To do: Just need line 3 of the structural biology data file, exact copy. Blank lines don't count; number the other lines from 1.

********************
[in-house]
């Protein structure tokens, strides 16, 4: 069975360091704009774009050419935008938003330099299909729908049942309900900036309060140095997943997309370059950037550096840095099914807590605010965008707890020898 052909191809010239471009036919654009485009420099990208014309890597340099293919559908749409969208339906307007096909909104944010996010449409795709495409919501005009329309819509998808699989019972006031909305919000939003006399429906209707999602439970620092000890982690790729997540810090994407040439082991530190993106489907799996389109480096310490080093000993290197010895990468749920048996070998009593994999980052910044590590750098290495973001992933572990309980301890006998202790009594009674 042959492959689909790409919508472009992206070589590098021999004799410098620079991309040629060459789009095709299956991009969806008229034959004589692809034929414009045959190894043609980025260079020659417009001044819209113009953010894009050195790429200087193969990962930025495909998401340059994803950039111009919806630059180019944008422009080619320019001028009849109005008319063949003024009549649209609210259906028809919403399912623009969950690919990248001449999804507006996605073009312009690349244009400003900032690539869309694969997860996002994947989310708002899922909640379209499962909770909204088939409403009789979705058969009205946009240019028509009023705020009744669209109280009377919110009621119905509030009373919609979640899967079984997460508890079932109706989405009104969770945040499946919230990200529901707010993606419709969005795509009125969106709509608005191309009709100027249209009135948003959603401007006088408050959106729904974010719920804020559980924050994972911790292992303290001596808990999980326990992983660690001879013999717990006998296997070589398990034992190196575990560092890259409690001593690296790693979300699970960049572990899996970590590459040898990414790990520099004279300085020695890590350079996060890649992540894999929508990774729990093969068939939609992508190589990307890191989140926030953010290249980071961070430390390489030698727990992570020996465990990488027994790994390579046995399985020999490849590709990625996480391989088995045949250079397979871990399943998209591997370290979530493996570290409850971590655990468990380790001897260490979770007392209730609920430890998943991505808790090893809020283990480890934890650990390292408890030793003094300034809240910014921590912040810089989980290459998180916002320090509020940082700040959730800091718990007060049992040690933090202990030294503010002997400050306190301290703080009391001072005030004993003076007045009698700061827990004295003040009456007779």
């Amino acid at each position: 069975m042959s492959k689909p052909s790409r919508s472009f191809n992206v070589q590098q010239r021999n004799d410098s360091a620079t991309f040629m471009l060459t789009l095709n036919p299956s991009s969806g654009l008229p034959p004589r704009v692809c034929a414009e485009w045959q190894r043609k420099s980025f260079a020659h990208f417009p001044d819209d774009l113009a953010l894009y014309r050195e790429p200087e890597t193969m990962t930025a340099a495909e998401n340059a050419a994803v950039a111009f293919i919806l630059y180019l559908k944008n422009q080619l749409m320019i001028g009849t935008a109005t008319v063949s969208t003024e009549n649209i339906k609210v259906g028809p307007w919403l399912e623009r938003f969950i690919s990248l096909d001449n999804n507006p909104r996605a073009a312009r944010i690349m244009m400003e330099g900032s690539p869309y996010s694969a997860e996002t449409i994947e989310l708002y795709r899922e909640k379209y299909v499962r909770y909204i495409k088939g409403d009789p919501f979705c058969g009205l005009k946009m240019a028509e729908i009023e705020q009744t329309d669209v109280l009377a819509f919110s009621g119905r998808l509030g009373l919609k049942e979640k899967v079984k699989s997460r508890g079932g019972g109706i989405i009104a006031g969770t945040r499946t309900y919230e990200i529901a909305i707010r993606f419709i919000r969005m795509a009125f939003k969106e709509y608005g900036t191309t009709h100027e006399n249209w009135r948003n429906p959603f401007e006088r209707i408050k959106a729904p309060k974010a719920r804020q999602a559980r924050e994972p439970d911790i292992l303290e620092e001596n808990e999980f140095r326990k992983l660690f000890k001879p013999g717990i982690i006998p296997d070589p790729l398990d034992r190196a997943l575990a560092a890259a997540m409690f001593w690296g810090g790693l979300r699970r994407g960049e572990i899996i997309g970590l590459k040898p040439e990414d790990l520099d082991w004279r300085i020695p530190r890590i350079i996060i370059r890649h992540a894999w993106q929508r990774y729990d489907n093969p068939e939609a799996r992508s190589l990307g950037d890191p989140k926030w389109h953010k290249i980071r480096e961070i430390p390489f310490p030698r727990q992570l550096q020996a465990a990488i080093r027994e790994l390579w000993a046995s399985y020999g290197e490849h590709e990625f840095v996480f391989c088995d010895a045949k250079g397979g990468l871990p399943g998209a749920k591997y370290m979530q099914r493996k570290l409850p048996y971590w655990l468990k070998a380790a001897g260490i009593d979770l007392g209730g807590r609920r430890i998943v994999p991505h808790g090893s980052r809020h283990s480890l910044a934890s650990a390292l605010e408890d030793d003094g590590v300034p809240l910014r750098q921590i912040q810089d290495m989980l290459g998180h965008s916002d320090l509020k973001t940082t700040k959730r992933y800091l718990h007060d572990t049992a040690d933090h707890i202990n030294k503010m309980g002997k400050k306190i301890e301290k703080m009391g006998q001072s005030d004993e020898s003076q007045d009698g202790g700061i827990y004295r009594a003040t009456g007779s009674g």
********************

């Amino acid at each position: 069975m042959s492959k689909p052909s790409r919508s472009f191809n992206v070589q590098q010239r021999n004799d410098s360091a620079t991309f040629m471009l060459t789009l095709n036919p299956s991009s969806g654009l008229p034959p004589r704009v692809c034929a414009e485009w045959q190894r043609k420099s980025f260079a020659h990208f417009p001044d819209d774009l113009a953010l894009y014309r050195e790429p200087e890597t193969m990962t930025a340099a495909e998401n340059a050419a994803v950039a111009f293919i919806l630059y180019l559908k944008n422009q080619l749409m320019i001028g009849t935008a109005t008319v063949s969208t003024e009549n649209i339906k609210v259906g028809p307007w919403l399912e623009r938003f969950i690919s990248l096909d001449n999804n507006p909104r996605a073009a312009r944010i690349m244009m400003e330099g900032s690539p869309y996010s694969a997860e996002t449409i994947e989310l708002y795709r899922e909640k379209y299909v499962r909770y909204i495409k088939g409403d009789p919501f979705c058969g009205l005009k946009m240019a028509e729908i009023e705020q009744t329309d669209v109280l009377a819509f919110s009621g119905r998808l509030g009373l919609k049942e979640k899967v079984k699989s997460r508890g079932g019972g109706i989405i009104a006031g969770t945040r499946t309900y919230e990200i529901a909305i707010r993606f419709i919000r969005m795509a009125f939003k969106e709509y608005g900036t191309t009709h100027e006399n249209w009135r948003n429906p959603f401007e006088r209707i408050k959106a729904p309060k974010a719920r804020q999602a559980r924050e994972p439970d911790i292992l303290e620092e001596n808990e999980f140095r326990k992983l660690f000890k001879p013999g717990i982690i006998p296997d070589p790729l398990d034992r190196a997943l575990a560092a890259a997540m409690f001593w690296g810090g790693l979300r699970r994407g960049e572990i899996i997309g970590l590459k040898p040439e990414d790990l520099d082991w004279r300085i020695p530190r890590i350079i996060i370059r890649h992540a894999w993106q929508r990774y729990d489907n093969p068939e939609a799996r992508s190589l990307g950037d890191p989140k926030w389109h953010k290249i980071r480096e961070i430390p390489f310490p030698r727990q992570l550096q020996a465990a990488i080093r027994e790994l390579w000993a046995s399985y020999g290197e490849h590709e990625f840095v996480f391989c088995d010895a045949k250079g397979g990468l871990p399943g998209a749920k591997y370290m979530q099914r493996k570290l409850p048996y971590w655990l468990k070998a380790a001897g260490i009593d979770l007392g209730g807590r609920r430890i998943v994999p991505h808790g090893s980052r809020h283990s480890l910044a934890s650990a390292l605010e408890d030793d003094g590590v300034p809240l910014r750098q921590i912040q810089d290495m989980l290459g998180h965008s916002d320090l509020k973001t940082t700040k959730r992933y800091l718990h007060d572990t049992a040690d933090h707890i202990n030294k503010m309980g002997k400050k306190i301890e301290k703080m009391g006998q001072s005030d004993e020898s003076q007045d009698g202790g700061i827990y004295r009594a003040t009456g007779s009674g």